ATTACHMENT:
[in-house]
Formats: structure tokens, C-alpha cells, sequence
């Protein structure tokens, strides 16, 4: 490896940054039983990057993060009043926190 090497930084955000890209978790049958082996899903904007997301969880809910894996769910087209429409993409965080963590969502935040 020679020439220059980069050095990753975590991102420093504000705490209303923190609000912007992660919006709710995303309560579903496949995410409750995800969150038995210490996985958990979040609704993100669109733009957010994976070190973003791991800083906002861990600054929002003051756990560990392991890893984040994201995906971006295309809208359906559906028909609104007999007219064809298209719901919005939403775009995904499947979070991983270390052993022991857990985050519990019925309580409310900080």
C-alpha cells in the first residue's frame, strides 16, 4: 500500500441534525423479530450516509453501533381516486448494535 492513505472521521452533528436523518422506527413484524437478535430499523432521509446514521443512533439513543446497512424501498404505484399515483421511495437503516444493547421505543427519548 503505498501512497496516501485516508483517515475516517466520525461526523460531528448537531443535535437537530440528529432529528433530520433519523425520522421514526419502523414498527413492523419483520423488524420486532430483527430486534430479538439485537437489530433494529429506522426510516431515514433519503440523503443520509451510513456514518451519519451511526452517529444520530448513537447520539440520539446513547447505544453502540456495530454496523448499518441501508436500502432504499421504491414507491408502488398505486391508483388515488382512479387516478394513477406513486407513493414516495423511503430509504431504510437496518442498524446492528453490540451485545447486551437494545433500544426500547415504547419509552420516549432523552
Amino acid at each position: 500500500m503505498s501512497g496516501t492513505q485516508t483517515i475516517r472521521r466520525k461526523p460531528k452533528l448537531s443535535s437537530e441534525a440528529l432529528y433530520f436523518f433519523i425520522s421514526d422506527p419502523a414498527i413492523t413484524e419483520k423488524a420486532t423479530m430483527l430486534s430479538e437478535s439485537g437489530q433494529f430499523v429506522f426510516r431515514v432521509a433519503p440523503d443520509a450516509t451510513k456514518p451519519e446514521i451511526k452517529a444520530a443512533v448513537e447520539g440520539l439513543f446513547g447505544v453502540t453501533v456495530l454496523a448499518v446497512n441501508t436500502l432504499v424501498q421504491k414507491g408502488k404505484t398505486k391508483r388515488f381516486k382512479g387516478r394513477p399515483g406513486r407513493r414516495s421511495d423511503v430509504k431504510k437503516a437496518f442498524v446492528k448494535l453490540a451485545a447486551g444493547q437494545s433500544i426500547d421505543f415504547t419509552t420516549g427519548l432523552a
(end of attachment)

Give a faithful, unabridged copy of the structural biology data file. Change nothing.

[in-house]
Formats: structure tokens, C-alpha cells, sequence
């Protein structure tokens, strides 16, 4: 490896940054039983990057993060009043926190 090497930084955000890209978790049958082996899903904007997301969880809910894996769910087209429409993409965080963590969502935040 020679020439220059980069050095990753975590991102420093504000705490209303923190609000912007992660919006709710995303309560579903496949995410409750995800969150038995210490996985958990979040609704993100669109733009957010994976070190973003791991800083906002861990600054929002003051756990560990392991890893984040994201995906971006295309809208359906559906028909609104007999007219064809298209719901919005939403775009995904499947979070991983270390052993022991857990985050519990019925309580409310900080």
C-alpha cells in the first residue's frame, strides 16, 4: 500500500441534525423479530450516509453501533381516486448494535 492513505472521521452533528436523518422506527413484524437478535430499523432521509446514521443512533439513543446497512424501498404505484399515483421511495437503516444493547421505543427519548 503505498501512497496516501485516508483517515475516517466520525461526523460531528448537531443535535437537530440528529432529528433530520433519523425520522421514526419502523414498527413492523419483520423488524420486532430483527430486534430479538439485537437489530433494529429506522426510516431515514433519503440523503443520509451510513456514518451519519451511526452517529444520530448513537447520539440520539446513547447505544453502540456495530454496523448499518441501508436500502432504499421504491414507491408502488398505486391508483388515488382512479387516478394513477406513486407513493414516495423511503430509504431504510437496518442498524446492528453490540451485545447486551437494545433500544426500547415504547419509552420516549432523552
Amino acid at each position: 500500500m503505498s501512497g496516501t492513505q485516508t483517515i475516517r472521521r466520525k461526523p460531528k452533528l448537531s443535535s437537530e441534525a440528529l432529528y433530520f436523518f433519523i425520522s421514526d422506527p419502523a414498527i413492523t413484524e419483520k423488524a420486532t423479530m430483527l430486534s430479538e437478535s439485537g437489530q433494529f430499523v429506522f426510516r431515514v432521509a433519503p440523503d443520509a450516509t451510513k456514518p451519519e446514521i451511526k452517529a444520530a443512533v448513537e447520539g440520539l439513543f446513547g447505544v453502540t453501533v456495530l454496523a448499518v446497512n441501508t436500502l432504499v424501498q421504491k414507491g408502488k404505484t398505486k391508483r388515488f381516486k382512479g387516478r394513477p399515483g406513486r407513493r414516495s421511495d423511503v430509504k431504510k437503516a437496518f442498524v446492528k448494535l453490540a451485545a447486551g444493547q437494545s433500544i426500547d421505543f415504547t419509552t420516549g427519548l432523552a